Dubai’s Iconiction targets Indian retail segment with local partnership
Iconiction has around 50 clients, including luxury fashion and accessory brands, retailers, hotels and fast-moving consumer goods brands
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Bengaluru: Iconiction Ltd, a Dubai-based company that provides location and proximity-based advertising technology and services, is planning to enter the Indian retail market and has tied up with a Bengaluru entrepreneur to do so.
Under the deal, Iconiction’s founder and chief executive officer Sebastien Marteau will be setting up a subsidiary called Iconiction India Ltd in collaboration with Indian businessman Anil Hirani. Hirani, who also runs a hardware company called Armour Display Systems Pvt Ltd, will head the newly-formed Indian subsidiary.
While the parent firm in Dubai was funded with seed money from family and friends, the Indian arm is being self-funded. But both Marteau and Hirani declined to disclose the amount right now. They will also be looking to set up a new team under the subsidiary.
The company will provide proximity marketing services to retailers using beacons to send advertising messages to consumers on their mobiles. These messages will appear on a consumer’s phone, either as a push notification or as a text message, as a customer enters a 300-meter radius around the store or walks past a store.
Iconiction also profiles and analyzes customer buying patterns and behaviours by installing sensors within stores that capture the time each customer spends in every aisle or in front of a product category.
This will help a retailer identify the hot, cold and dead zones within a store, i.e. determine what kind of products are selling the most and what aren’t being purchased at all. Sensors installed outside the stores will capture the conversion ratio of passersby to shoppers who walk in and make purchases.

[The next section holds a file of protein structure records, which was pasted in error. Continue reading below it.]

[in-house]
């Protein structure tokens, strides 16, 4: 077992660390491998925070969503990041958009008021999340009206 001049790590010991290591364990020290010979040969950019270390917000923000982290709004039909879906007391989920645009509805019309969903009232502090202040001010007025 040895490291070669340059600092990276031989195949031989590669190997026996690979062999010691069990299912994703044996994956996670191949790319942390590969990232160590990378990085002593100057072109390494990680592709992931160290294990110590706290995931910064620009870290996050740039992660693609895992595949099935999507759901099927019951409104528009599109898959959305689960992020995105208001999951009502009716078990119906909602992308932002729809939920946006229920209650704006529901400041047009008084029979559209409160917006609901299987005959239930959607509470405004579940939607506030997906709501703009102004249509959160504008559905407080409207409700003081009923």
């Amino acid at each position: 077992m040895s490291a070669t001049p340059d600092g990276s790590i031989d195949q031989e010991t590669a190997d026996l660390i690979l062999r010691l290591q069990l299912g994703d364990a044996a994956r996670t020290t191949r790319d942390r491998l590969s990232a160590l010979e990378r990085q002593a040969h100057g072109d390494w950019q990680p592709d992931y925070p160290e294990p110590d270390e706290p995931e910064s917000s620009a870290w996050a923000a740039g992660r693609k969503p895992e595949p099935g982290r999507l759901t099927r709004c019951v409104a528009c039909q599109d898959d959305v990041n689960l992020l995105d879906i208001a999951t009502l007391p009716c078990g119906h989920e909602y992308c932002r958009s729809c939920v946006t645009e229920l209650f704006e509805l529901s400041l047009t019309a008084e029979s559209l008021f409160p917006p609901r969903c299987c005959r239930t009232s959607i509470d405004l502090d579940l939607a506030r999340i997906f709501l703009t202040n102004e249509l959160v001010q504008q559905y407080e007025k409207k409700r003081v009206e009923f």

“The way to look at it is it’s the Google analytics of the physical store, of the real world. In the end as people are navigating more on e-commerce sites, (with this technology) you are able to do the same for a brick-and-mortar store,” said Marteau on the sidelines of the South India Retail Summit held in Bengaluru this week.
His 2.5-year old Dubai firm has around 50 clients and includes luxury fashion and accessory brands, retailers, hotels and fast-moving consumer goods brands. In India, the initial target clients will be stores at airports, shopping malls and organized retail chains.
But Iconiction will be entering India at a time when most retailers are still worried about slowing sales in the wake of demonetisation. Yet, both Marteau and Hirani are unperturbed. Marteau pointed out that India is a very ‘mobile first’ market and as the number of people shopping on e-commerce increases, so does the traditional retailer’s need to make his or her in-store experience more digital and analytics-driven.
“I would say that with every adversity people tend to focus more on how do we change ourselves, how do we evolve. Now the time has come to figure out how to get customers who were spending money back into the malls. The time has come to know the customer more,” said Hirani.